President Joe Biden told Ukrainian President Volodymyr Zelensky on Thursday that the United States would take ”strong” steps to punish Russia if it invades Ukraine next year, The Hill reported.
”President Biden made very clear [a] continued U.S. commitment to Ukraine’s sovereignty and territorial integrity,” a senior official told the outlet.
U.S. intelligence has alleged that Russia is planning a multifront offensive as soon as early next year involving up to 175,000 troops, according to U.S. officials and an intelligence document obtained by The Washington Post on Dec. 3.
Biden provided Zelensky with a readout of his phone call with Russian President Vladimir Putin on Tuesday, in which Biden made it ”crystal clear” that ”if Ukraine is on the agenda, then Ukraine is at the table,” per The Hill.
Biden also spoke on Thursday with leaders of the ”Budapest Nine” — Bulgaria, the Czech Republic, Estonia, Hungary, Latvia, Lithuania, Poland, Romania and Slovakia — regarding his call with Putin.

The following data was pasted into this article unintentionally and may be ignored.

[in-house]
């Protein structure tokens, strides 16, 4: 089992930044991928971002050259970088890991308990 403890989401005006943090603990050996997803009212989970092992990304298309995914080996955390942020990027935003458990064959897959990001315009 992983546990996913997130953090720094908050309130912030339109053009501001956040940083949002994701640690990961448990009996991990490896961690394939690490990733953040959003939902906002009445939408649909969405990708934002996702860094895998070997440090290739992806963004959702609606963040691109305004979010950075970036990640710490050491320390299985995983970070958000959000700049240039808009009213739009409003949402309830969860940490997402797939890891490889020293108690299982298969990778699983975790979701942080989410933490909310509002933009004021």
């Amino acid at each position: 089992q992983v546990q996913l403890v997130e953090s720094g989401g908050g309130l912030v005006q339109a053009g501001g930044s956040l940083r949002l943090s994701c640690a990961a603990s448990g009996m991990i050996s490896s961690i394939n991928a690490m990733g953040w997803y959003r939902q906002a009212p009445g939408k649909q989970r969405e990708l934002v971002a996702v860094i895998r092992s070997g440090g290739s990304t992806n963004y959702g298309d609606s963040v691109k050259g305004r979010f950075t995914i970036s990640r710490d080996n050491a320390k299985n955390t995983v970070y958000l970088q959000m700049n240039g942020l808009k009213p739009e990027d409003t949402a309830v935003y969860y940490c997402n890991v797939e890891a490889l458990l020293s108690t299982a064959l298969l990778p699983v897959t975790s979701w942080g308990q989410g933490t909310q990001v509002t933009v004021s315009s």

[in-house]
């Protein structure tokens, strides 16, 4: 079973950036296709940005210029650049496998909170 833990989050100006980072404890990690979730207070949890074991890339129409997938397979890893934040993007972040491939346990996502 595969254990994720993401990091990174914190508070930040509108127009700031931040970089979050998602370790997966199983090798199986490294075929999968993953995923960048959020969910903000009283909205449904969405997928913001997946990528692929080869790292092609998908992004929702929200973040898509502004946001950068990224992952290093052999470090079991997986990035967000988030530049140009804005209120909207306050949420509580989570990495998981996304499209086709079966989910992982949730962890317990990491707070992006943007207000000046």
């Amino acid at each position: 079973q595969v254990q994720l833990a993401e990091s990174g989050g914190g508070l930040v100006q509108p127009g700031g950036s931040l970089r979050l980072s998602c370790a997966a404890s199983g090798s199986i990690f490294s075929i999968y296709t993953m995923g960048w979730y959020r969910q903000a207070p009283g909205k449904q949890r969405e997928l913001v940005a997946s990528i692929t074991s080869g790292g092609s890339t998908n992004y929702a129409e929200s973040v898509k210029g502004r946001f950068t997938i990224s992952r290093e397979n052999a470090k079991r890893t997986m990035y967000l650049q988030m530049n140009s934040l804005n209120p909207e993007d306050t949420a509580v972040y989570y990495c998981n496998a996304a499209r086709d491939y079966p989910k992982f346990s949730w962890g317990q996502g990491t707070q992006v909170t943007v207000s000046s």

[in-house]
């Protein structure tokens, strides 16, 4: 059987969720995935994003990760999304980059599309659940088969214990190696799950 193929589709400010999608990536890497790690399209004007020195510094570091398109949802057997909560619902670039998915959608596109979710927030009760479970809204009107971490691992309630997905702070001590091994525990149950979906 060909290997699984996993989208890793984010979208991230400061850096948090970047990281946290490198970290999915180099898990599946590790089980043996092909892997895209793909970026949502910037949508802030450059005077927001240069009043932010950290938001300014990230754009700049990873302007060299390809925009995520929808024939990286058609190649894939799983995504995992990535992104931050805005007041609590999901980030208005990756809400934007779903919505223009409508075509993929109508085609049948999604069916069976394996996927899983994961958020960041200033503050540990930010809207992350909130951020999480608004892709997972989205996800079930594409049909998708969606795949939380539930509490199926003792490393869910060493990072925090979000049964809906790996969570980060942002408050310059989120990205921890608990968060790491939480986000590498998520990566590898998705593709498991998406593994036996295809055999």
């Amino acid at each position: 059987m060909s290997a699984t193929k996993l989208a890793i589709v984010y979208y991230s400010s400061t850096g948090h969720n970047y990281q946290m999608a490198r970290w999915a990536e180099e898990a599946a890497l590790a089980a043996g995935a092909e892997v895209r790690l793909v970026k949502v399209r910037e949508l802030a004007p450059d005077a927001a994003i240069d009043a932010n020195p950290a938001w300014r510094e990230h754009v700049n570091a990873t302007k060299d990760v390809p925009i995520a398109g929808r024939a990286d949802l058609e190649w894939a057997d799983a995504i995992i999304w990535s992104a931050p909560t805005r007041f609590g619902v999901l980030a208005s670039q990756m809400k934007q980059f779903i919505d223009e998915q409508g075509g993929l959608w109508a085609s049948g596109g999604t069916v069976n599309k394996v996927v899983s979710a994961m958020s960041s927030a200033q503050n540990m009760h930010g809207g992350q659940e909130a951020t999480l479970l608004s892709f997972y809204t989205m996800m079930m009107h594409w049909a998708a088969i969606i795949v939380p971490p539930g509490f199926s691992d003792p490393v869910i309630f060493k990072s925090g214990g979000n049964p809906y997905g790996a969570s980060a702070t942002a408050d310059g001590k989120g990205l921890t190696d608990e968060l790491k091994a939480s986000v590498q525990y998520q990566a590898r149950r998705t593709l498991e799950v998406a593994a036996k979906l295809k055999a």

”It is going to be up to President Putin to make a decision about whether he is going to invade Ukraine and send a message to the global community that he does not respect the territorial integrity of the country when the United States, our European partners are sending a clear message that there will be significant economic consequences, severe economic consequences beyond … what we have seen in 2014,” White House press secretary Jen Psaki told reporters earlier the same day.
Biden said on Wednesday that the U.S. was not considering unilaterally sending forces to defend Ukraine but would consider bolstering the easternmost border of NATO.
Russia annexed the Crimean Peninsula from Ukraine in March 2014, taking advantage of the chaos surrounding the war in Donbas caused by Russian-speaking separatists, the Brookings Institution wrote.
The annexation of Crimea by Russia was rendered internationally illegal, and Russia was booted out of the international Group of Eight (G-8) soon after, according to CNN.